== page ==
When thinking about the District’s TANF program, one overlooked fact is that many of the families receiving benefits are headed by a young parent (one who is 24 years of age or younger). Research has consistently found that youth need a different set of services and supports than older adults to succeed, and thus we should not assume that the current TANF time limit policy ‘ which applies to all families regardless of their situation ‘ will fit the needs of young heads of household.
Instead, young parents would be much more likely to succeed if the District created time limit exemptions to allow them to finish job training or education without losing the benefits they need to support themselves and their children.
Service providers who work with young parents in the District see the time extension as a common-sense policy. Lena Heid, Case Manager and Parent Educator at the Latin American Youth Center’s (LAYC) transitional living program for young parents says that many young parents are still trying to get on their feet, adjust to new roles as parents and finish school. “If the TANF benefits are not extended youth may have to choose between working full time and going to school” she said. “TANF is the only thing that allows some of our young parents to finish school.”
Since young parents are still in the process of transitioning to adulthood while managing the demands of a family, offering them the additional support makes sense. Patricia Santucci, Director of Student Support Services at the LAYC Career Academy says that the added financial assistance will affect youth’s choices to continue in education programs versus leaving programs to go to work or stay at home with the kids. “If we are trying to encourage young people to be responsible parents and more productive in the community and care for themselves . . . an extension offered while youth are doing something productive is something that would be helpful” Santucci said.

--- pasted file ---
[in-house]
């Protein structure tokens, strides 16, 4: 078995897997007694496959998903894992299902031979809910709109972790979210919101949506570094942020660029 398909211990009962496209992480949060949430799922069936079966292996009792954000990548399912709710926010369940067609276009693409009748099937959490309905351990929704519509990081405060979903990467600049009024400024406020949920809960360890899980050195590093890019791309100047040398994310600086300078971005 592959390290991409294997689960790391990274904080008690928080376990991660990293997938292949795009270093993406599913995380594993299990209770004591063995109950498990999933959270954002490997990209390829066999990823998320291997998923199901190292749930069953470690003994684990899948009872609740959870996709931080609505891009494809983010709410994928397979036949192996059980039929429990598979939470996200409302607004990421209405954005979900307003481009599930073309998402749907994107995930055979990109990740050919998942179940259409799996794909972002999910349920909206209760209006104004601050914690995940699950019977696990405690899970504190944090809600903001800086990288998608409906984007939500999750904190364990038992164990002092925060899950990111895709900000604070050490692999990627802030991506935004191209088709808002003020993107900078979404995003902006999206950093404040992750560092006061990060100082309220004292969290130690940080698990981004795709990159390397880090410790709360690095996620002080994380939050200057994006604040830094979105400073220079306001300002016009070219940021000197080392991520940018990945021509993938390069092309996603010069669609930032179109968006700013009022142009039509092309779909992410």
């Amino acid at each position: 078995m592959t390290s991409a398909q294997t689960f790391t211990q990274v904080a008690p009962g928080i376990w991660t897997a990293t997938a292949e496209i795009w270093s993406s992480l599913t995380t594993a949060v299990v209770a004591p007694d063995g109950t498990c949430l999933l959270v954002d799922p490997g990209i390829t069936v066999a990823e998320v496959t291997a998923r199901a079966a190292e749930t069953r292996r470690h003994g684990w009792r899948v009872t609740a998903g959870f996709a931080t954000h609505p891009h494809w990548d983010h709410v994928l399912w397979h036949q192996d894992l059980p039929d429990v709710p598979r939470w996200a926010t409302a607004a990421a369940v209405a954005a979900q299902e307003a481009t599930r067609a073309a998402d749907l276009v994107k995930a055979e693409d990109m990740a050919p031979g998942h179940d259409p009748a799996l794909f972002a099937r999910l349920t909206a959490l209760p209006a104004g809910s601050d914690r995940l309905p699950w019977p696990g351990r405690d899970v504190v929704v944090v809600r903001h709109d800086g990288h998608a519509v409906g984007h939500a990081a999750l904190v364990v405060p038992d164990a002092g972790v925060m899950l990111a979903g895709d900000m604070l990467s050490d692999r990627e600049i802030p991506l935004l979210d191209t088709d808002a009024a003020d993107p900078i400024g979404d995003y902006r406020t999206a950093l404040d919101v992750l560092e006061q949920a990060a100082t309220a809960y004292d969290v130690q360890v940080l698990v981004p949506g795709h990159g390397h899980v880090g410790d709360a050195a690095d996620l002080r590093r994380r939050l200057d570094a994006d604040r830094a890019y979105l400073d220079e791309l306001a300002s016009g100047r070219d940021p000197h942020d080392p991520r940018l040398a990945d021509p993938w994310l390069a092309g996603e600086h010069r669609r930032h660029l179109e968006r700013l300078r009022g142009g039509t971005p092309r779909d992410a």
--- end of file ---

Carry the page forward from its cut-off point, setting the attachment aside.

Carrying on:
Another important distinction for young parents is the need for more time to acquire skills and education than many adults. “When older parents fall on hard times, they may have had the time to gain the skills or education, and TANF is temporary assistance” said Lena Heid.
“Young people may not have work experience or even the time to obtain work experience” says Patricia Santucci, “while adults who have kids have had the time to do this. We don’t want young people to get to 30 or 40 years old without education or work experience.” Santucci said.
“This is a good thing for our parents, that they can receive benefits and work on their education and hopefully in the future “¦see higher advancement in a career “¦ it takes that pressure off of them, instead of thinking, “˜how am I going to survive?’ and then repeating the cycle [of intergenerational poverty].” said Eric Collins, Manager of Residential Programs at Sasha Bruce Youthwork.
Recognizing that young people have different needs than their adult counterparts, the District should align its time limit policy with the needs of young families.
For more information on DCAYA’s work around supporting young parents please visit our policy and advocacy pages at www.dc-aya.org.
To print a copy of today’s blog, click here.